As previously discussed, one of the bigger revelations that could cause issues for Raj Rajaratnam is that his “business associate and friend,” Rajat Gupta, passed him inside information obtained from Gupta’s post as a board member of Goldman Sachs, which the Galleon founder proceeded to (allegedly!) trade on. In one particular instance, on October 23, 2008, Gupta rang up Rajaratnam twenty three seconds after an informative call with Lloyd Blankfein about the company’s financial situation. The swiftness with which Gupta funneled information to his pal presumably pleased Raj greatly, as it was a characteristic he looked for in all of his tipsters, going so far as to put it at the top of the ‘must haves’ in the listing for the gig. So you can imagine that the hedge fund manager was not at all pleased when Rajat tried to resign from the Goldman board and dry up his well. Read more »
The Principal Strategies group has a new home starting in January. Read more »
Yes, though the situation is fluid. Kate Kelly reports: Read more »
A new proposal to tax carried interest as ordinary income was just attached to a larger tax and spending bill that could be voted on by the House as early as tomorrow.
The bill would have a huge impact on private equity, venture capital and other private partnerships that rely on carried interest as their main source of income. The move would also impact some hedge funds that pay significant long-term capital gains. Washington has been toying with the tax increase for nearly three years, but the the current bill, sponsored by Sen. Max Baucus and Rep. Sander Levin, marks the first time the Senate and the House have come together on the issue. Read more »
We know every investor out there wants a chance to get a piece of Henry Kravis and George Roberts. But, KKR’s latest public filing, in which it seeks to sell $500 million worth of shares on the NYSE, is littered with “risk factors” that might make you a bit skittish.
The most significant come from Washington in the form of new tax policy, increased regulation and ongoing investigations by the Justice Department. Read more »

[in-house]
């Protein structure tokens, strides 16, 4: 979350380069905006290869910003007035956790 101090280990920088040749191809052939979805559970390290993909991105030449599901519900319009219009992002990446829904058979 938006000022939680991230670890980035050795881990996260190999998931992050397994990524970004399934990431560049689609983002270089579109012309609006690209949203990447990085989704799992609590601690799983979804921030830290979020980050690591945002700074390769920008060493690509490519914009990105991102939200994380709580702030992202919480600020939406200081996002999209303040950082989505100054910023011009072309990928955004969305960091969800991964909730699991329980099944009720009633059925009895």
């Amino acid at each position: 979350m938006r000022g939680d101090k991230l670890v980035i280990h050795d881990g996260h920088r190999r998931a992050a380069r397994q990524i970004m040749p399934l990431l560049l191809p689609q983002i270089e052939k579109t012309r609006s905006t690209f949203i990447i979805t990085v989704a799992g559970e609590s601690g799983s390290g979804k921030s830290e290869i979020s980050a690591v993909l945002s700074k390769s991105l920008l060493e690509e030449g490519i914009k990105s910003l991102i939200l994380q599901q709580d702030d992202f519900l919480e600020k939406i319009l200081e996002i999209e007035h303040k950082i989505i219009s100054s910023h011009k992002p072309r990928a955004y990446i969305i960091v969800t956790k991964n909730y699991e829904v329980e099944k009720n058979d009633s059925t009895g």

It must be a measure of the times that a firm that regards itself with such favor would deign to even consider participating in something so base as a government recovery program, much less discuss it on the record. Or perhaps Mr. Kravis is just a lot more loose-lipped than he used to be. That’s saying something.
Still, it is hard to blame KKR for wanting to play. Accepting free money handed out without thought to risk or reward by dimmer bulbs is, after a certain sense, what private equity is all about. Kravis argues the point (unconvincingly).
KKR could take advantage of the infrastructure stimulus plan but is less interested in buying banks or their troubled assets, co-founders Henry Kravis and George Roberts have told the Financial Times.
“I think there may be some programmes where it will be appropriate for us to partner with the government,” Mr Kravis said. “I think one area in particular that I think is a very big need and where we will have opportunities to participate is in infrastructure.”
The Obama administration has committed hundreds of billions of dollars to infrastructure spending as part of its plan, ranging from road and bridge construction to investments in broadband and “green” energy.
Mr Kravis said the firm was looking at the public-private investment partnership and other initiatives. But the partners expressed caution about an overly opportunistic approach.
“Simply buying a pool of assets [through] a highly levered vehicle because a government is willing to give you more leverage than the markets and just sitting there and running off the assets and giving the money back to your partners is not what we do,” Mr Roberts said.
Of course this is totally ridiculous. This is exactly what private equity firms do and if the government had been offering buyout artists even a tenth of a percent lower rates than the leveraged finance groups that multiplied like rabbits over the last fifteen years the Treasury would now labor under a balance sheet bloated with large swaths of now-private businesses in or approaching default.
KKR sets out stall for role in stimulus package [The Financial Times]